School choice: But for who?


Last week, Gonzales County commissioners voted unanimously and without discussion to designate this week as “Gonzales County School Choice Week.” It is not certain if commissioners thought this a harmless effort to showcase public schools, but a closer look reveals a little more deceit coming from an organization that pushes an agenda promoting “National School Choice Week” to unsuspecting entities that may be ignorant to their agenda.

“National School Choice Week” is not just an occasion, but a business. Its website is bathed in yellow, the same color used in its slick marketing campaigns delivered to county and city governments in the hopes that they will help distribute their message of “school choice.”

The “School Choice Week” website shows kids dressed in snazzy yellow scarves as they petition statehouses across America to pass laws authorizing “school vouchers” and more tax dollars to be used toward private education. They even have a cute and catchy dance routine that students can learn to perform for their friends at school. It's a safe bet that the Apache Flames didn't learn the moves.

A closer look at the photos across the website shows nary a public school student. Most of the innocent-enough kids are wrapped in their yellow “school choice” scarves while promoting the many charter, private, or religious schools they attend.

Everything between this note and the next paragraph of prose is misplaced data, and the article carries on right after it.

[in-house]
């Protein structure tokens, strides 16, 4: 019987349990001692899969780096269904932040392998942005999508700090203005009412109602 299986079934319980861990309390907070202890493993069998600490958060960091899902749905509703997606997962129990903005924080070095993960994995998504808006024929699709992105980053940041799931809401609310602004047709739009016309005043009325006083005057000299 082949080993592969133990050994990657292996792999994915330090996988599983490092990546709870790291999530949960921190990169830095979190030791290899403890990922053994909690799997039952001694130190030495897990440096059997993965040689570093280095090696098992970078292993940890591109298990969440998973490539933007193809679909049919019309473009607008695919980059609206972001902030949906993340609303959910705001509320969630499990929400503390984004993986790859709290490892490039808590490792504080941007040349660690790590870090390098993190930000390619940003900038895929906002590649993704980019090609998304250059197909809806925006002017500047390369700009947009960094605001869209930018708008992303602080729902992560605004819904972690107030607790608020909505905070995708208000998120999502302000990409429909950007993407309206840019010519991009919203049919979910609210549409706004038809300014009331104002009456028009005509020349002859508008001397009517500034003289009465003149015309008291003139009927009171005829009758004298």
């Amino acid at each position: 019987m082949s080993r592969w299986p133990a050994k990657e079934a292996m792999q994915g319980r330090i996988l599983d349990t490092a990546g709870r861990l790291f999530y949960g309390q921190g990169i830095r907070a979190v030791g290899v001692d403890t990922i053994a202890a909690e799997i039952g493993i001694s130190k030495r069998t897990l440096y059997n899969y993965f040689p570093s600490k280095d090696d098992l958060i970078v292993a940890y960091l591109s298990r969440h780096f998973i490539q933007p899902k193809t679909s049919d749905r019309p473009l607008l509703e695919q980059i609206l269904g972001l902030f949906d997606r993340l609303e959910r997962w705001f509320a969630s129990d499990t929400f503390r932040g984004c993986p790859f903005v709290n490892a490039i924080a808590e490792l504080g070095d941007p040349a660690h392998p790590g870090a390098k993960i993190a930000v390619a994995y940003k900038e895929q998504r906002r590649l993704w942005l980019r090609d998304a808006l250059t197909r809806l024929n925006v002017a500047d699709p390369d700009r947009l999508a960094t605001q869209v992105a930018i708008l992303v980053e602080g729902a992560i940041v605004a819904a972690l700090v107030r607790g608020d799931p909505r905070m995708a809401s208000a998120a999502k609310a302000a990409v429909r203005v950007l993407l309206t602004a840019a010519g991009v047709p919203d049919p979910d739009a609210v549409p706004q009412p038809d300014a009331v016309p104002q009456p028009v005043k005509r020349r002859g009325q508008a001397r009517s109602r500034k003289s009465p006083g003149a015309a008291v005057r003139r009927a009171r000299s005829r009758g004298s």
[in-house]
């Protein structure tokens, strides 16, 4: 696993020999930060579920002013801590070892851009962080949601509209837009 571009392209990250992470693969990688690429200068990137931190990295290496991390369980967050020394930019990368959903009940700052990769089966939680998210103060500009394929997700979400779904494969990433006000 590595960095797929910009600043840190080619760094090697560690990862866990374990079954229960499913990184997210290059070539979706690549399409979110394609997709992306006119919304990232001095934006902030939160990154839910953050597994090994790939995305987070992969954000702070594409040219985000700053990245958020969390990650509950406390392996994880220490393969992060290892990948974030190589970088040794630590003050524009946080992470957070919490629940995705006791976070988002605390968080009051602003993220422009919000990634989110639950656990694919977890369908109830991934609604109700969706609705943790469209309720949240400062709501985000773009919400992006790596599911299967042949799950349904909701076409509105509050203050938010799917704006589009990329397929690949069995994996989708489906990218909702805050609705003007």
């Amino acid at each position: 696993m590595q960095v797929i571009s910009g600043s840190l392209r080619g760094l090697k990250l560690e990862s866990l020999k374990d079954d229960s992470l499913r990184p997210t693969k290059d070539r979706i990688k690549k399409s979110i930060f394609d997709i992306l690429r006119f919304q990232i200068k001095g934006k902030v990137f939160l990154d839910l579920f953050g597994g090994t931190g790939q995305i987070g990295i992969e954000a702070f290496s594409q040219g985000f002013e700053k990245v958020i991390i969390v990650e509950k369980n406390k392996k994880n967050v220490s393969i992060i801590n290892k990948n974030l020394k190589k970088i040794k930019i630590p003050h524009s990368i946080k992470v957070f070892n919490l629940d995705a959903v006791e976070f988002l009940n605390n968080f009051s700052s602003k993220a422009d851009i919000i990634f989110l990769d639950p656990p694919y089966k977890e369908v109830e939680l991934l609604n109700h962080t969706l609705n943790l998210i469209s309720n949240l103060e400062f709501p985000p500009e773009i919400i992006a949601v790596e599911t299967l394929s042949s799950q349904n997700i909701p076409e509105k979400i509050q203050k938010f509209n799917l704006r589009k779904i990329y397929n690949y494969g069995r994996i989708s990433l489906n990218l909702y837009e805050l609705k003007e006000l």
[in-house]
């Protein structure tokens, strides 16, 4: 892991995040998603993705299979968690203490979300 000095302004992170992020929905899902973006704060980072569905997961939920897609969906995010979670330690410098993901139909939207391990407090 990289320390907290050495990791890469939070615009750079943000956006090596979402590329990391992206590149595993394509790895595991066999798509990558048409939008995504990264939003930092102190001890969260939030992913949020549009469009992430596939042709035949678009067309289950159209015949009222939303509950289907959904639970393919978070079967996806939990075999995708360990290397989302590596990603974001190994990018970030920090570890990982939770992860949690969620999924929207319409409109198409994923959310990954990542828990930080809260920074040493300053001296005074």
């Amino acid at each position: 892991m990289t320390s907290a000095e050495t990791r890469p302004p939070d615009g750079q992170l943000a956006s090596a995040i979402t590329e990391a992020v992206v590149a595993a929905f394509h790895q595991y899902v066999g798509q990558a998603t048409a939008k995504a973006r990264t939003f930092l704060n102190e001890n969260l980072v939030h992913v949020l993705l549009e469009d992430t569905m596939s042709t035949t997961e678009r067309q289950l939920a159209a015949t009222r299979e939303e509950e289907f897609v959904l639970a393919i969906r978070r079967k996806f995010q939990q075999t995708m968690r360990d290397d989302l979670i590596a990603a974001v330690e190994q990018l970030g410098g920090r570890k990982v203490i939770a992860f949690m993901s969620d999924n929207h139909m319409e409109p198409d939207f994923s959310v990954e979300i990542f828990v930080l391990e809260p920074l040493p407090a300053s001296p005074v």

But now, Gonzales County can be associated as a school choice week proponent alongside area private schools like Providence Christian Academy in Yoakum, Sacred Heart Catholic School in Hallettsville, Lifegate Christian School in Seguin, and Ashley's School in Stockdale. No public school districts in the county or immediate area chose to be associated with “school choice week.”

For a local, professional take, the Inquirer reached out to area ISD leaders.

“I have to admit, I had to do some research. 'School Choice Week' wasn’t even something on my radar,” said Nixon-Smiley CISD Superintendent Cathy Lauer. “The founders [of School Choice Week] are claiming it’s a non-partisan organization that recognizes all forms of school choice. Interesting. I wonder why they felt a need to create an organization at all?”

“School choice” is the generic, non-threatening phrase used by private school proponents in place of the more toxic “school voucher” term to use taxpayer money to fund private, often unaccredited and unaccountable for-profit schools. Texas Lt. Gov. Dan Patrick is a fierce supporter of private schools, as is Gov. Greg Abbott. Both have participated in years past on the front steps of the State Capitol, shilling at “school choice” rallies wearing the trademark yellow scarf.

But each year that some sort of school voucher scheme was proposed in the Texas Legislature, it failed.

In a Twitter exchange last week, the editor of the legislature-reporting newsletter Quorum Report noted that new House Speaker Rep. Dennis Bonnen (R-Angleton) clearly said “no” to new school voucher legislation coming from his chamber this session. The speaker is the one who sets legislative agendas and selects which bills will be heard for debate.